As his sorrow continued, David’s heart “was hot within” him (v. 3) to the point that he just had to give vent to his deep emotion, but he chose to voice his feelings in such a way that there would be no occasion for anyone to feel as though he were accusing God. He is honest as he speaks to God…and voices to God exactly how he feels. In prayer, God wants to hear “it all” with no holds barred, but the godly will do so in a way and manner that focuses on the right of God to do with His creatures as He pleases.
Box 2: SHOW ME! Psalm 39:4-6
David finally prayed that God would allow him to appreciate the brevity of human life (Psalm 90:10, 12). As an older man, David confesses how quickly his life had passed by like a “handbreadth” (v. 5). To any thinking person life goes by quickly. like a “vapor” that passes for a moment and then is gone (James 4:14). His life seemed very short looking back on it. How quickly time flies!
As every person walks, a shadow is cast. David likens the pursuit of riches to a passing shadow that appears for a brief moment and then vanishes away. To make life’s goal the piling up of riches is to miss the meaning of life. We will leave all tangible possessions behind. We do not know who will ultimately gather them (Matthew 6:19-21).
Box 3: SAVE ME! Psalm 39:7-11
God loves David too much to allow him to have pursued his sinful ways whatever they were. It has been said, "God whispers to us in our pleasures, speaks in our conscience, but shouts in our pains: it is His megaphone to rouse a deaf world." David’s desire is that the Lord would make the rest of his life enjoyable.
David does not delay any further. “And now, Lord, what do I wait for? My hope is in You” (v. 7). DAVID KNOWS HIS ONLY HOPE IS IN GOD! Even though he may have grave difficulty in understanding why things have happened as they have or for as long as they have, he makes confession that his hope in in the Lord from Whom He desires to receive some understanding.
As David knew his heart, he needed the remedy of some relief. David saw his life being “chewed up” as a moth eats a garment…slowly, silently, surely (v. 11). He had a renewed awareness how limited his time was. He desired his reproach to be removed. The long duration of his affliction made him sense the brevity of life. God was disciplining him (Hebrews 12:5-11).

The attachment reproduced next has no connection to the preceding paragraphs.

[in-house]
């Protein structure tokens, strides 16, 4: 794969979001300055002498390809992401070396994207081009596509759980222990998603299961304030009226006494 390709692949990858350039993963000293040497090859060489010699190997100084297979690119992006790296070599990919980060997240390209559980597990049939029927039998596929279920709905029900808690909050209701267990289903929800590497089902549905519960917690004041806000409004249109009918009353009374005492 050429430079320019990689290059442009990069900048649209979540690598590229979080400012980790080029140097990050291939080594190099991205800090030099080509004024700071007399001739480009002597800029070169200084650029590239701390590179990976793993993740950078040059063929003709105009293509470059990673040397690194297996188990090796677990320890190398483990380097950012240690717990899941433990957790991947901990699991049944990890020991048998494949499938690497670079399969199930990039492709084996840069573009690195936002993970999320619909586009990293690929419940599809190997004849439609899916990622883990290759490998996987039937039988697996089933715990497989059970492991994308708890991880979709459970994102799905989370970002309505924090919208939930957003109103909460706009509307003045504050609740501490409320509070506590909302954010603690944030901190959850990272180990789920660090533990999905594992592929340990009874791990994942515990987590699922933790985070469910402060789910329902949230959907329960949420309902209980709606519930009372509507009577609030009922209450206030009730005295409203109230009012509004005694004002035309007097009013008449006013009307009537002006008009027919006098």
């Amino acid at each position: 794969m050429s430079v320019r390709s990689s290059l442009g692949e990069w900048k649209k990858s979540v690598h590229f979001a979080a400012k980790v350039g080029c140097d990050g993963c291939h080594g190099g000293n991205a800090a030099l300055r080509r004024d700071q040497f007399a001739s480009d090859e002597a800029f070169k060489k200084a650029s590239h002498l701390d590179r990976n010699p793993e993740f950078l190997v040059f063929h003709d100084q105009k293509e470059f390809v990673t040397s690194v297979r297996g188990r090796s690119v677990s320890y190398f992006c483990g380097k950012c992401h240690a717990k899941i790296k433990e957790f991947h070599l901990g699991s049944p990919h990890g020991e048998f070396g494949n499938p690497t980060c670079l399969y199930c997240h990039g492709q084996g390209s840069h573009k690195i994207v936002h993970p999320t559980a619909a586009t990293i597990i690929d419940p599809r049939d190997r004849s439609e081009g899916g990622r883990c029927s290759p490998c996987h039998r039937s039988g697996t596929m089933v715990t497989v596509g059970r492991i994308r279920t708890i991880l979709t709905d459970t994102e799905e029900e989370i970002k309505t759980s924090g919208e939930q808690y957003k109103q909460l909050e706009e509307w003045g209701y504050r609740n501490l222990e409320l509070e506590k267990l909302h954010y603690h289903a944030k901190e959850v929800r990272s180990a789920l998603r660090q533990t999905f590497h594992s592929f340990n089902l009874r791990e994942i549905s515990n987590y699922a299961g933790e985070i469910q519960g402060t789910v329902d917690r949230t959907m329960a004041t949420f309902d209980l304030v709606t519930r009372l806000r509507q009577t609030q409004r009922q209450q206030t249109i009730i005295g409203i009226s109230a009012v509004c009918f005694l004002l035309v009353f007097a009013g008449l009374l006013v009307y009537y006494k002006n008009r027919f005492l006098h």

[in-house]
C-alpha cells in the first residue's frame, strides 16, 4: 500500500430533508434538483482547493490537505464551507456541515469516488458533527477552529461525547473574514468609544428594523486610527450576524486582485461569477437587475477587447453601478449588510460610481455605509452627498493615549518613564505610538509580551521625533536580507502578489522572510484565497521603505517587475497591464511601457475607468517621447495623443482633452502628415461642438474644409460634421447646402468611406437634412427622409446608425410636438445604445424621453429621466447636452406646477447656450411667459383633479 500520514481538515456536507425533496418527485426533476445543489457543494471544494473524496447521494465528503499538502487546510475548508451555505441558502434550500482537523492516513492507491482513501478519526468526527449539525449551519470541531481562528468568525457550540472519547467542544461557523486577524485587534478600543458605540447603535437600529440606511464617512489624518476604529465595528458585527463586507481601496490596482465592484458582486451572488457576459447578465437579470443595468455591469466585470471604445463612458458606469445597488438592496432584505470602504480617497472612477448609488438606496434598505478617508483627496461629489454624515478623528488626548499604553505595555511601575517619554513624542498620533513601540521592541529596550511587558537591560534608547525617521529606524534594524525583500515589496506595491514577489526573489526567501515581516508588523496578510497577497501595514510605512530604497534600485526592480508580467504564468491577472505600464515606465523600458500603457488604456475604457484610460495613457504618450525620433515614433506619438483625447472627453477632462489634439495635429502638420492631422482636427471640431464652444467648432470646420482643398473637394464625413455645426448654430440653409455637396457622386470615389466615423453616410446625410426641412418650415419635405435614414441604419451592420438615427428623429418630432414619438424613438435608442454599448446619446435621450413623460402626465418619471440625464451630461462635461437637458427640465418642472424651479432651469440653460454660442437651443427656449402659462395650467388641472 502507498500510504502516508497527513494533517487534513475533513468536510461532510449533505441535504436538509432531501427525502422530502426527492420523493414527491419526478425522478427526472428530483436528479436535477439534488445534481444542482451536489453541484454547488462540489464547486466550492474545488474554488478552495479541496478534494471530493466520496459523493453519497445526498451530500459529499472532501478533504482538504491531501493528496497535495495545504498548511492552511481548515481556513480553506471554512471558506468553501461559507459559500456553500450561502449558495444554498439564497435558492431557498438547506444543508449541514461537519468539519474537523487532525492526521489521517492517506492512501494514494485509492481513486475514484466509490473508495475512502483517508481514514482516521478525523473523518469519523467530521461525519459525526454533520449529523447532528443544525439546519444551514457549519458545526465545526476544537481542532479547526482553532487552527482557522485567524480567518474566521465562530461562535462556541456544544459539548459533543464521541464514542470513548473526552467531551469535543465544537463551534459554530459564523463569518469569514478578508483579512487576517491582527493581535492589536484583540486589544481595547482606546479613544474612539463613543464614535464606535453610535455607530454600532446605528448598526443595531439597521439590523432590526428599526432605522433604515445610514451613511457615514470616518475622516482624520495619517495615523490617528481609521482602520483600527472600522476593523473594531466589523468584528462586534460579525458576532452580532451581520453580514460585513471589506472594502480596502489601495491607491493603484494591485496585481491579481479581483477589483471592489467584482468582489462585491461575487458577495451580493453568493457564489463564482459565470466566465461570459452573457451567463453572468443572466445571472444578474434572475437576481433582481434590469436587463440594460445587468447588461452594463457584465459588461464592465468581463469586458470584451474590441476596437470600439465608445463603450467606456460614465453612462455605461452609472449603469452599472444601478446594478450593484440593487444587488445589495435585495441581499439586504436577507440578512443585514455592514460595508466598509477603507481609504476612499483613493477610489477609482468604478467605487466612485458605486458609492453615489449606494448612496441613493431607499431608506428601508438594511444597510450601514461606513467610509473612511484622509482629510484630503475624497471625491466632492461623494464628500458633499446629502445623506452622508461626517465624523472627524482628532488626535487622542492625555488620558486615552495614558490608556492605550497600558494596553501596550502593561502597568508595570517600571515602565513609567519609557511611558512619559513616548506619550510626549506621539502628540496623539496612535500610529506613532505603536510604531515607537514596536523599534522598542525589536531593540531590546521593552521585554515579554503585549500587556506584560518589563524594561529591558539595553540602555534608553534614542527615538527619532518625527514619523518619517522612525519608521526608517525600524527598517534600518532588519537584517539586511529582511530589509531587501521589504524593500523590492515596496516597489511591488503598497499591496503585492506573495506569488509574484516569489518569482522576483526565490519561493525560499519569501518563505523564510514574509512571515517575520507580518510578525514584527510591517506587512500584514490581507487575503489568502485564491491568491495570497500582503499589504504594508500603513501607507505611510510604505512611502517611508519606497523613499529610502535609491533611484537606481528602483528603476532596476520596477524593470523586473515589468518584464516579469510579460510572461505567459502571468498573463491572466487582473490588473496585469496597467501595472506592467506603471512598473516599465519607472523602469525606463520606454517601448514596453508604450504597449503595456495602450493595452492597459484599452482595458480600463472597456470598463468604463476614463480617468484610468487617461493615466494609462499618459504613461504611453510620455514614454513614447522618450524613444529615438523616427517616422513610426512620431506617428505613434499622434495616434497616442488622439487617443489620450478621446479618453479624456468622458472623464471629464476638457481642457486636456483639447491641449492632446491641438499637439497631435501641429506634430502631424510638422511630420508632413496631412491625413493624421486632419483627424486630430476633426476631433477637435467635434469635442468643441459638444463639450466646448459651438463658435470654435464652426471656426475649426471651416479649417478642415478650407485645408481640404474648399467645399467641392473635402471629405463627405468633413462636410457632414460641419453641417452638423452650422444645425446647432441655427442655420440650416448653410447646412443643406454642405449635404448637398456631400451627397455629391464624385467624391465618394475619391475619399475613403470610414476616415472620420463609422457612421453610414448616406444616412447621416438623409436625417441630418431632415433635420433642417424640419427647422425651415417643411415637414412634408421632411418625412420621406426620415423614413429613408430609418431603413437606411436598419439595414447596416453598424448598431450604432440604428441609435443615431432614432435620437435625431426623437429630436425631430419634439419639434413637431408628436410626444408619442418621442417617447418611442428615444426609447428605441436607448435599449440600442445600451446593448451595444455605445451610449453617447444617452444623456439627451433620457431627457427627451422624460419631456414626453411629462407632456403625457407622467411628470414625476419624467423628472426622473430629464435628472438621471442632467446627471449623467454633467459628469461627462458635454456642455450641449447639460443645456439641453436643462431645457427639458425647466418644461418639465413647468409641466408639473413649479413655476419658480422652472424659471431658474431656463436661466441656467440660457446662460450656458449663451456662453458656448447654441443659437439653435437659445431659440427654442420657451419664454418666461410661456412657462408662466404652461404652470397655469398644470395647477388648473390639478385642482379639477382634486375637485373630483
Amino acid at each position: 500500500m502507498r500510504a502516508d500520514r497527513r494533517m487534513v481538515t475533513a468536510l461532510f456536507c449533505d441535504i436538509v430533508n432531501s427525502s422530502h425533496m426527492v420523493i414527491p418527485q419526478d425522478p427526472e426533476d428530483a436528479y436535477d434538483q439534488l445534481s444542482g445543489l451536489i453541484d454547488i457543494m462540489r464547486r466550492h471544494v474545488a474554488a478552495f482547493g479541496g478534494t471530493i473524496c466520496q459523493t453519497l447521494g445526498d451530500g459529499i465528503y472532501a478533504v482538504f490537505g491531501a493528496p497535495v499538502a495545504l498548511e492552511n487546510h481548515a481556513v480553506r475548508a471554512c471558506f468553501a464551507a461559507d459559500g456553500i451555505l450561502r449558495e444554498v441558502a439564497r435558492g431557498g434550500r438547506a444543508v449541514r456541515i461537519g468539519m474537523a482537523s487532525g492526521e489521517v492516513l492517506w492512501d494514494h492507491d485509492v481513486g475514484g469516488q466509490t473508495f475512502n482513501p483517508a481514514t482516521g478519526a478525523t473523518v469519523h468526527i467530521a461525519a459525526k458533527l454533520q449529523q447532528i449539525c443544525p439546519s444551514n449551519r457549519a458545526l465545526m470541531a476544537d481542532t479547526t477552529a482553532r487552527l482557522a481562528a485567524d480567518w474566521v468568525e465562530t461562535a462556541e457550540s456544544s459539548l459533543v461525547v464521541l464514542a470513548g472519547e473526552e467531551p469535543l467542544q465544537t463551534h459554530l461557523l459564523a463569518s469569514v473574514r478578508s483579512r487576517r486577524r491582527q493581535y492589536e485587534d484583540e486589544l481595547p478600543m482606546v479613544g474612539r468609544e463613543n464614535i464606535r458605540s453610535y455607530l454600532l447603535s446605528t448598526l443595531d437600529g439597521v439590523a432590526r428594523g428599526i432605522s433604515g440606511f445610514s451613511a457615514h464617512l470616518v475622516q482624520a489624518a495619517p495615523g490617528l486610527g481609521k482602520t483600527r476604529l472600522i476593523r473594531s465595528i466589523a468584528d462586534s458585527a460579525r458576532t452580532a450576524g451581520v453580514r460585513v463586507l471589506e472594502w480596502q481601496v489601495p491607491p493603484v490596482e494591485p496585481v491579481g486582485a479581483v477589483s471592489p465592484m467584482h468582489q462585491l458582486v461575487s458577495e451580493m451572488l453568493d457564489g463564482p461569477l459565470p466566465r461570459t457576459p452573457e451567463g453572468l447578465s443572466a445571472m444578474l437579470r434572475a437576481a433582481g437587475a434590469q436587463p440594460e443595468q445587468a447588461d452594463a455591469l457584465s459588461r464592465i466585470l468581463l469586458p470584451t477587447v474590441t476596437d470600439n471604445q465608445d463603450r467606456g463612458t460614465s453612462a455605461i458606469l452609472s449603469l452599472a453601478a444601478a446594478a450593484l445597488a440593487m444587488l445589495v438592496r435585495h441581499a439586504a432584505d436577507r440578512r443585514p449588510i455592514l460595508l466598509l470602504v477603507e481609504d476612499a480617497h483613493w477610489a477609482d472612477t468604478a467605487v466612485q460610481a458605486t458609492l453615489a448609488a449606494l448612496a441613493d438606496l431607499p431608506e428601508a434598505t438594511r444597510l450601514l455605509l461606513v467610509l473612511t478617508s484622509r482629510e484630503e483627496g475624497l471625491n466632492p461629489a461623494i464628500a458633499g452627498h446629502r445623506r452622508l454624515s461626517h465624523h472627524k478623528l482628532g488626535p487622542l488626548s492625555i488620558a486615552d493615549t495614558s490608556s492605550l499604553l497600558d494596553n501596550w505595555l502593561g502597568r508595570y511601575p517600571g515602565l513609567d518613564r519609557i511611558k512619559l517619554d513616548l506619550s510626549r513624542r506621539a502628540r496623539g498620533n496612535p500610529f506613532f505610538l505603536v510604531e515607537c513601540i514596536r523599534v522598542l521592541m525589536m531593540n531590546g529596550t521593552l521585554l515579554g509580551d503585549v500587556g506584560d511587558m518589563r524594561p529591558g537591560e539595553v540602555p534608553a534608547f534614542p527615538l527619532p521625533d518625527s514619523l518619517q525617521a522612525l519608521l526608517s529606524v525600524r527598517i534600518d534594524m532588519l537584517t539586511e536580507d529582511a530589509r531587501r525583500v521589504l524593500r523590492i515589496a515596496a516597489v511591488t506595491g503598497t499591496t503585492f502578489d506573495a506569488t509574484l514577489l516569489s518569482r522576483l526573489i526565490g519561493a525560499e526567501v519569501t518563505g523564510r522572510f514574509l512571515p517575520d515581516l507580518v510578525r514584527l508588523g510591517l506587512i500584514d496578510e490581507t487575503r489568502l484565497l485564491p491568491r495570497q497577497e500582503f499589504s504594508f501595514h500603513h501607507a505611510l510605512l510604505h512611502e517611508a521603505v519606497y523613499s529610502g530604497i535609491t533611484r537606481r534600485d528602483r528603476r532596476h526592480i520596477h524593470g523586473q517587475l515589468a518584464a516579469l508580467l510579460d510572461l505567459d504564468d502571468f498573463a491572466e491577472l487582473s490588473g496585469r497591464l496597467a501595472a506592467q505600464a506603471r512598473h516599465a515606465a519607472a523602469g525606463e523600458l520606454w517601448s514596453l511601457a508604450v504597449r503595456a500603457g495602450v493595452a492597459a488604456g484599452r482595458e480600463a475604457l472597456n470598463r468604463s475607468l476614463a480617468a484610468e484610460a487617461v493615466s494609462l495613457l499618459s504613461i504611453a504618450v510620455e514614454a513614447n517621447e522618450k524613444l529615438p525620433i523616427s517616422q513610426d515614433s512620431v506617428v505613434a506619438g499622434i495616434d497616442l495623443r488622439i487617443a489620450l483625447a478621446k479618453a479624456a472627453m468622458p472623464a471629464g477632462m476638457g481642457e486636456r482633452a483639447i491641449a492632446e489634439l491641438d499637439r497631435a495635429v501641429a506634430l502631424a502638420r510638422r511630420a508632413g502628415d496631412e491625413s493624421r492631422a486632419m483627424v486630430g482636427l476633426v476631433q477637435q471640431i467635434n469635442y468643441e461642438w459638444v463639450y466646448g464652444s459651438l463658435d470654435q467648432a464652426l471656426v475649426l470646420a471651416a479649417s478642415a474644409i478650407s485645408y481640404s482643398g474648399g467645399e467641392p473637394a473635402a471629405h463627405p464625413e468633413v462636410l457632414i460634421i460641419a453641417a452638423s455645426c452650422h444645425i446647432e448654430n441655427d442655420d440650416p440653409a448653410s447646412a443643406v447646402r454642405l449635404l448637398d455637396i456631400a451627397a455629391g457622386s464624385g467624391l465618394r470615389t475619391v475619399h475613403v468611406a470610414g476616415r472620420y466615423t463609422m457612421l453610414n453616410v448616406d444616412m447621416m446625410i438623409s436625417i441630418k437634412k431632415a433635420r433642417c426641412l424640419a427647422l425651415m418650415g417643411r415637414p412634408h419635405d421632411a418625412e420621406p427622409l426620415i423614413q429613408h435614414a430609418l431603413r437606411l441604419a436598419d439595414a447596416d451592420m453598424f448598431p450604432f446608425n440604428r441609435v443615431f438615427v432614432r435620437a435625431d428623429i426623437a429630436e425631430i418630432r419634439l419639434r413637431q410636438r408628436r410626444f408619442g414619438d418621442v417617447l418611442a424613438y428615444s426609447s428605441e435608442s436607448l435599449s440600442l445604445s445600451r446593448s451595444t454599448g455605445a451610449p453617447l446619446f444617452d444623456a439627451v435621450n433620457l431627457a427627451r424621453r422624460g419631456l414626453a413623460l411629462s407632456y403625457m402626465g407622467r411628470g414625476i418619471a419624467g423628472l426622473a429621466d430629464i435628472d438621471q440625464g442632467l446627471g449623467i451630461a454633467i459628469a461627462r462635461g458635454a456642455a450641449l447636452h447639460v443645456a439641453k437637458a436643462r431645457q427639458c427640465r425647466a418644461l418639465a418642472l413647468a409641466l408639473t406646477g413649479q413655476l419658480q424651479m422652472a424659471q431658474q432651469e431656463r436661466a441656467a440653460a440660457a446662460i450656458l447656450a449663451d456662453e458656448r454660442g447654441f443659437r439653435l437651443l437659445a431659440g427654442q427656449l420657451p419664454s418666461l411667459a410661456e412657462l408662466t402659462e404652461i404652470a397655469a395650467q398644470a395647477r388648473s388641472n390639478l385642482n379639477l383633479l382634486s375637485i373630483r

BOX 4: SPARE ME! Psalm 39:12-13
“O look away from me and spare me, that I may recover cheerfulness and encouraging strength and know gladness before I go and am no more” (Amplified).
The worshiper cries out to God. More than anything, he wants the Lord to hear his prayer and to give His favorable response to it (“be not deaf to my weeping” v. 12). The distance had widened but it had not been God who had moved; David had.
He did not want to die out of fellowship with his God. David asked God to restore him in God’s sight so that he could serve the Lord and enjoy his closing years of life. It is true for all of us: the brevity of life impresses the individual as one grows older.
All believers should join with David in desiring for the Lord to teach them how to look on their sinfulness with wisdom and patience allowing God to continue doing His transforming work in view of the brevity of life. When we worship God in spirit and in truth, He will do this and much more in our lives. “If we confess our sins, He is faithful and just and will forgive our sins and purify us from all unrighteousness” (I John 1:9).
Dr. Donald Hubbard is a seasoned preacher, teacher and has been a partner with Songtime for many years.